As Bob Hohler brought to light in his infamous article about the Red Sox's collapse in the Boston Globe, Francona was going through personal problems in 2011 that caused him to be distracted during the season.

Francona's personal problems could have had just as much of an impact on his disconnection from his players as his lame-duck status, if not more so. It didn't help that the Red Sox had a bad mix of players on their roster, a reality that continued to plague the team in 2012.

It must also be remembered that Francona had little trouble motivating his troops to play for five of the season's six months. After starting out the year with a six-game losing streak, the Red Sox were baseball's best team straight through the end of August. Evidently, his players weren't affected by his lame-duck status during that span. 

At best, Boston's collapse was nothing more than a cruel joke played by the baseball gods; a fluke. At worst, it was just as much the result of Francona's shaky focus as it was his lame-duck status.

Most lame-duck managers would love to claim excuses such as these. But when a team shrivels under a lame-duck manager, the explanations are generally going to be a lot simpler—and they're going to have more to do with other forces at work more powerful than the manager's contract status.

Take Brad Mills, for example. He was a lame-duck manager in 2012 and was eventually fired after compiling a 39-82 record in 121 games. But it's not as if he badly underachieved with a good roster, as his Houston Astros had less legit major league talent than any other team in the majors.

The losses were going to come for the Astros one way or another, and an ever-increasing number of losses will never not wear on a team's morale. There's nothing any manager can do about that.

Like Mills in 2012, Clint Hurdle never really had a chance to succeed in his lame-duck season with the Colorado Rockies in 2009. He was fired after an 18-28 start, but the beginning of the end for him in Colorado really started in 2008.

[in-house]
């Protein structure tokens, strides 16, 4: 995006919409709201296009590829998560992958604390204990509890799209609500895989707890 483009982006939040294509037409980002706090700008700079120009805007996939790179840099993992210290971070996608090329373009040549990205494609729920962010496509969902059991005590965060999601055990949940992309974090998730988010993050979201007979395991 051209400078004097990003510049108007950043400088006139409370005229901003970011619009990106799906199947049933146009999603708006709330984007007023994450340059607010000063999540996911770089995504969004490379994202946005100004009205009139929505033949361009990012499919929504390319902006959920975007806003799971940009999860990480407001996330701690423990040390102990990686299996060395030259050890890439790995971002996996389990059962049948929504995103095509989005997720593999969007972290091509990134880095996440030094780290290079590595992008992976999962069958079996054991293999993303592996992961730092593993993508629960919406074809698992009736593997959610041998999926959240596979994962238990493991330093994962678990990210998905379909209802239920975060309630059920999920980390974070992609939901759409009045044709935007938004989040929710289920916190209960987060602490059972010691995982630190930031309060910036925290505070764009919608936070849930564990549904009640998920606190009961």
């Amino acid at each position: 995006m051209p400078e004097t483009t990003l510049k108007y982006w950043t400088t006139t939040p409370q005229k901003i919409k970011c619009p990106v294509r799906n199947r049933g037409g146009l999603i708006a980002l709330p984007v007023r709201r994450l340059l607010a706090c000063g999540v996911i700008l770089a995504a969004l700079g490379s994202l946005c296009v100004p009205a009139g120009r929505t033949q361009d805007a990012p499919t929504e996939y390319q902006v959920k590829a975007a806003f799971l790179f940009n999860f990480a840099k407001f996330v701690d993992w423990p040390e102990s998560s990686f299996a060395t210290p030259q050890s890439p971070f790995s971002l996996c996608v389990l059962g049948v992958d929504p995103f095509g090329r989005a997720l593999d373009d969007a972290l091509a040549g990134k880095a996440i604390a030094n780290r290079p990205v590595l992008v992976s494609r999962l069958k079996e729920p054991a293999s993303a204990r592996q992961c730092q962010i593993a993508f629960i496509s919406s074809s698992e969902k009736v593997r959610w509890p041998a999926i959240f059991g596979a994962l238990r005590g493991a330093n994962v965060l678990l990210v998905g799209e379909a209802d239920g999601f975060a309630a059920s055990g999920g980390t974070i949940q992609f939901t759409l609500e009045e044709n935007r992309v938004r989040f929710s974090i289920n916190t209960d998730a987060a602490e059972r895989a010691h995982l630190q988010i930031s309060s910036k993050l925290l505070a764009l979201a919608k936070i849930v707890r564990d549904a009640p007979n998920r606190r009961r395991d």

The Rockies had gone 74-88 under Hurdle in 2008, compiling a 4.77 team ERA and finishing seventh in the league in total strikeouts. They were thus a flawed team to begin with. Hurdle's lame-duck status in 2009 didn't necessarily make the Rockies a more flawed team.

You can look back as long as you like, but it's hard to find a team that was undone solely by its manager's lame-duck status. This is because lame-duck managers are always going to be in the same boat as every other manager under the sun. There's only so much managers of any kind can do.

Bad teams are going to play poorly, and good teams are going to play well. A manager with a long-term contract is going to be able to do no better with a poor team than a lame-duck manager. On the flip side, a lame-duck manager can do just as well with a good team as a manager with a long-term contract can, as long as he keeps his wits about him.

It's like Sparky Anderson once said: "Baseball is a simple game. If you have good players and if you keep them in the right frame of mind then the manager is a success." (h/t

He did not say, "Except for lame-duck managers, of course." Such a caveat was not, is not and probably never will be necessary.

Note: Stats courtesy of FanGraphs.